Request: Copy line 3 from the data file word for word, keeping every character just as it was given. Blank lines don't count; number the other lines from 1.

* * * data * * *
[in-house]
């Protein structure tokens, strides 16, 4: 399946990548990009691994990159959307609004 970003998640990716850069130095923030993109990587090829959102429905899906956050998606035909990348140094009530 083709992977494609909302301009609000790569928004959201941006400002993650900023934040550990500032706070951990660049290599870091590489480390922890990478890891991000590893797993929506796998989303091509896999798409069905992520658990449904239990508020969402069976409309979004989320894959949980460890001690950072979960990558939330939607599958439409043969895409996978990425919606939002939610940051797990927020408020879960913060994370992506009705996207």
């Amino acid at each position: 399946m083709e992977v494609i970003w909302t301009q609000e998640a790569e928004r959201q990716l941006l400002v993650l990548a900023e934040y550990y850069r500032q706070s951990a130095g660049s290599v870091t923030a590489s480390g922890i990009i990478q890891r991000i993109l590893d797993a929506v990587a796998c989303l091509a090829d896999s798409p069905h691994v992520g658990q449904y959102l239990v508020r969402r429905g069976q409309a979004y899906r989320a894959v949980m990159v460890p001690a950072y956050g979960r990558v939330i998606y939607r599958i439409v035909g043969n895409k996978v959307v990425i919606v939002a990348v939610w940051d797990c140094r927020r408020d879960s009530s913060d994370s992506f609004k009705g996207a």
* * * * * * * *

């Amino acid at each position: 399946m083709e992977v494609i970003w909302t301009q609000e998640a790569e928004r959201q990716l941006l400002v993650l990548a900023e934040y550990y850069r500032q706070s951990a130095g660049s290599v870091t923030a590489s480390g922890i990009i990478q890891r991000i993109l590893d797993a929506v990587a796998c989303l091509a090829d896999s798409p069905h691994v992520g658990q449904y959102l239990v508020r969402r429905g069976q409309a979004y899906r989320a894959v949980m990159v460890p001690a950072y956050g979960r990558v939330i998606y939607r599958i439409v035909g043969n895409k996978v959307v990425i919606v939002a990348v939610w940051d797990c140094r927020r408020d879960s009530s913060d994370s992506f609004k009705g996207a």